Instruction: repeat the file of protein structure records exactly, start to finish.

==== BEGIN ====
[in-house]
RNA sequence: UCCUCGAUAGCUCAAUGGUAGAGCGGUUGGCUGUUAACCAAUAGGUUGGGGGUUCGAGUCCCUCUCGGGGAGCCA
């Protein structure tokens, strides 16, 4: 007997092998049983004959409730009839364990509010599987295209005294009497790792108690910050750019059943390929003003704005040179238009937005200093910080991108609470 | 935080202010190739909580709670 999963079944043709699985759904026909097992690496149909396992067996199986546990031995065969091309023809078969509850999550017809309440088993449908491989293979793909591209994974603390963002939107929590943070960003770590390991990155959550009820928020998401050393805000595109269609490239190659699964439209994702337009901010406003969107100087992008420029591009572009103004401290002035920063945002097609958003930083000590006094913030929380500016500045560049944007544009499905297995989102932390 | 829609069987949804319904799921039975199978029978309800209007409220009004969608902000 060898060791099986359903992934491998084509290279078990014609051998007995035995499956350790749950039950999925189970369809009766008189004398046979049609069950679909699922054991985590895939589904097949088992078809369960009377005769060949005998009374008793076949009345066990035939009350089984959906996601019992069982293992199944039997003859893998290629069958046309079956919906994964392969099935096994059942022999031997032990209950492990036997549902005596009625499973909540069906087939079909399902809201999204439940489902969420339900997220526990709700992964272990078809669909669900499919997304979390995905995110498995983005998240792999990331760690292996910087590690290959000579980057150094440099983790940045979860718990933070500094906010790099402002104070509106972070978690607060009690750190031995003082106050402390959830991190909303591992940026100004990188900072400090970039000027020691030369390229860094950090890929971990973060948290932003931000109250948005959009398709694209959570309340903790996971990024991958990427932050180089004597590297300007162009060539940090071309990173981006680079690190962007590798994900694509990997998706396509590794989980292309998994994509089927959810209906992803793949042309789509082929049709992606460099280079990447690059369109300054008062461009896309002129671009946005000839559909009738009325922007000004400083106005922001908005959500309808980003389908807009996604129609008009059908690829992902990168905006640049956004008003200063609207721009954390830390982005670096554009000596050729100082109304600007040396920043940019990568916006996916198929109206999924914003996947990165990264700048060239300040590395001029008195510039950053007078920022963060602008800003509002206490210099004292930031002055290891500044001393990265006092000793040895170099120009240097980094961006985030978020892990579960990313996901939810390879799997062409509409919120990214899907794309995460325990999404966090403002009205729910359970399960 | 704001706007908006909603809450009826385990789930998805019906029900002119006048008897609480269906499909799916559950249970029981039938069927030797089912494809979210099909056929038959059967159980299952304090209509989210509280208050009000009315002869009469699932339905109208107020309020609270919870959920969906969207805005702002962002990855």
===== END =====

[in-house]
RNA sequence: UCCUCGAUAGCUCAAUGGUAGAGCGGUUGGCUGUUAACCAAUAGGUUGGGGGUUCGAGUCCCUCUCGGGGAGCCA
């Protein structure tokens, strides 16, 4: 007997092998049983004959409730009839364990509010599987295209005294009497790792108690910050750019059943390929003003704005040179238009937005200093910080991108609470 | 935080202010190739909580709670 999963079944043709699985759904026909097992690496149909396992067996199986546990031995065969091309023809078969509850999550017809309440088993449908491989293979793909591209994974603390963002939107929590943070960003770590390991990155959550009820928020998401050393805000595109269609490239190659699964439209994702337009901010406003969107100087992008420029591009572009103004401290002035920063945002097609958003930083000590006094913030929380500016500045560049944007544009499905297995989102932390 | 829609069987949804319904799921039975199978029978309800209007409220009004969608902000 060898060791099986359903992934491998084509290279078990014609051998007995035995499956350790749950039950999925189970369809009766008189004398046979049609069950679909699922054991985590895939589904097949088992078809369960009377005769060949005998009374008793076949009345066990035939009350089984959906996601019992069982293992199944039997003859893998290629069958046309079956919906994964392969099935096994059942022999031997032990209950492990036997549902005596009625499973909540069906087939079909399902809201999204439940489902969420339900997220526990709700992964272990078809669909669900499919997304979390995905995110498995983005998240792999990331760690292996910087590690290959000579980057150094440099983790940045979860718990933070500094906010790099402002104070509106972070978690607060009690750190031995003082106050402390959830991190909303591992940026100004990188900072400090970039000027020691030369390229860094950090890929971990973060948290932003931000109250948005959009398709694209959570309340903790996971990024991958990427932050180089004597590297300007162009060539940090071309990173981006680079690190962007590798994900694509990997998706396509590794989980292309998994994509089927959810209906992803793949042309789509082929049709992606460099280079990447690059369109300054008062461009896309002129671009946005000839559909009738009325922007000004400083106005922001908005959500309808980003389908807009996604129609008009059908690829992902990168905006640049956004008003200063609207721009954390830390982005670096554009000596050729100082109304600007040396920043940019990568916006996916198929109206999924914003996947990165990264700048060239300040590395001029008195510039950053007078920022963060602008800003509002206490210099004292930031002055290891500044001393990265006092000793040895170099120009240097980094961006985030978020892990579960990313996901939810390879799997062409509409919120990214899907794309995460325990999404966090403002009205729910359970399960 | 704001706007908006909603809450009826385990789930998805019906029900002119006048008897609480269906499909799916559950249970029981039938069927030797089912494809979210099909056929038959059967159980299952304090209509989210509280208050009000009315002869009469699932339905109208107020309020609270919870959920969906969207805005702002962002990855």